Compare any two graphics cards:
GeForce GTS 450 vs Radeon HD 7770
IntroThe GeForce GTS 450 has core clock speeds of 783 MHz on the GPU, and 902 MHz on the 512 MB of GDDR5 RAM. It features 192 SPUs along with 32 TAUs and 16 ROPs.
Compare all that to the Radeon HD 7770, which comes with clock speeds of 1000 MHz on the GPU, and 1125 MHz on the 1024 MB of GDDR5 memory. It features 640 SPUs as well as 40 Texture Address Units and 16 ROPs.
(No game benchmarks for this combination yet.)
Power Usage and Theoretical Benchmarks
Power Consumption (Max TDP)
The Radeon HD 7770 should theoretically perform a lot faster than the GeForce GTS 450 overall. (explain)
Texel RateThe Radeon HD 7770 is a lot (more or less 60%) better at anisotropic filtering than the GeForce GTS 450. (explain)
Pixel RateThe Radeon HD 7770 should be quite a bit (more or less 28%) more effective at AA than the GeForce GTS 450, and capable of handling higher resolutions without slowing down too much. (explain)
Please note that the above 'benchmarks' are all just theoretical - the results were calculated based on the card's specifications, and real-world performance may (and probably will) vary at least a bit.
Please note that the price comparisons are based on search keywords - sometimes it might show cards with very similar names that are not exactly the same as the one chosen in the comparison. We do try to filter out the wrong results as best we can, though.
Memory Bandwidth: Memory bandwidth is the largest amount of information (counted in megabytes per second) that can be moved past the external memory interface within a second. The number is calculated by multiplying the bus width by the speed of its memory. If the card has DDR RAM, it must be multiplied by 2 once again. If it uses DDR5, multiply by ANOTHER 2x. The higher the bandwidth is, the faster the card will be in general. It especially helps with AA, HDR and higher screen resolutions.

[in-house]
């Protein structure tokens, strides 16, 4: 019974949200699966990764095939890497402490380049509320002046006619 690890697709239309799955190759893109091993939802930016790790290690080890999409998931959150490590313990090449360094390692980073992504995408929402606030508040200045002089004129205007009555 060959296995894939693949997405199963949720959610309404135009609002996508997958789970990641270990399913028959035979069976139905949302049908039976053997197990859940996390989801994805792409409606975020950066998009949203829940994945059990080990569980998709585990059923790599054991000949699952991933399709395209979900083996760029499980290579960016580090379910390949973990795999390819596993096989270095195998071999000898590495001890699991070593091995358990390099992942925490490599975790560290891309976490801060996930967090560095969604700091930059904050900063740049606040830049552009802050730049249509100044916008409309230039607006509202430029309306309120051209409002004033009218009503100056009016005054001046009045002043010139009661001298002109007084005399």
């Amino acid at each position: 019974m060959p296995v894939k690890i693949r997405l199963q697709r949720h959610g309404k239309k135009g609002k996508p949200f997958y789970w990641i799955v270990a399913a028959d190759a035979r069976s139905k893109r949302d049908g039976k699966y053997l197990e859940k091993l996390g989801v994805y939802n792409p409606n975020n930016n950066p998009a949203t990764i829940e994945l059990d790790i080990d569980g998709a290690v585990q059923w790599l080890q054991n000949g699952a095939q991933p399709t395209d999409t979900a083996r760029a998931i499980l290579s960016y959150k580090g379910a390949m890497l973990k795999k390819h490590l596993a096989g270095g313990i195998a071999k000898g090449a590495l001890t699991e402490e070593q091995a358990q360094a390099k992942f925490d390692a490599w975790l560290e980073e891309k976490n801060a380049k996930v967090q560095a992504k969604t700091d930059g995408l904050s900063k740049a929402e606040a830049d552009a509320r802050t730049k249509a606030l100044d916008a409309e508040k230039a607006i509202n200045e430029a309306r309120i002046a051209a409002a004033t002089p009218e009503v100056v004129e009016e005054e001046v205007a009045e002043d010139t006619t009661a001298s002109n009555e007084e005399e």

Texel Rate: Texel rate is the maximum amount of texture map elements (texels) that are applied per second. This is calculated by multiplying the total number of texture units by the core speed of the chip. The higher the texel rate, the better the card will be at handling texture filtering (anisotropic filtering - AF). It is measured in millions of texels applied per second.
Pixel Rate: Pixel rate is the most pixels the graphics card could possibly write to its local memory per second - measured in millions of pixels per second. The figure is worked out by multiplying the amount of ROPs by the clock speed of the card. ROPs (Raster Operations Pipelines - aka Render Output Units) are responsible for filling the screen with pixels (the image). The actual pixel fill rate also depends on many other factors, especially the memory bandwidth - the lower the memory bandwidth is, the lower the ability to reach the maximum fill rate.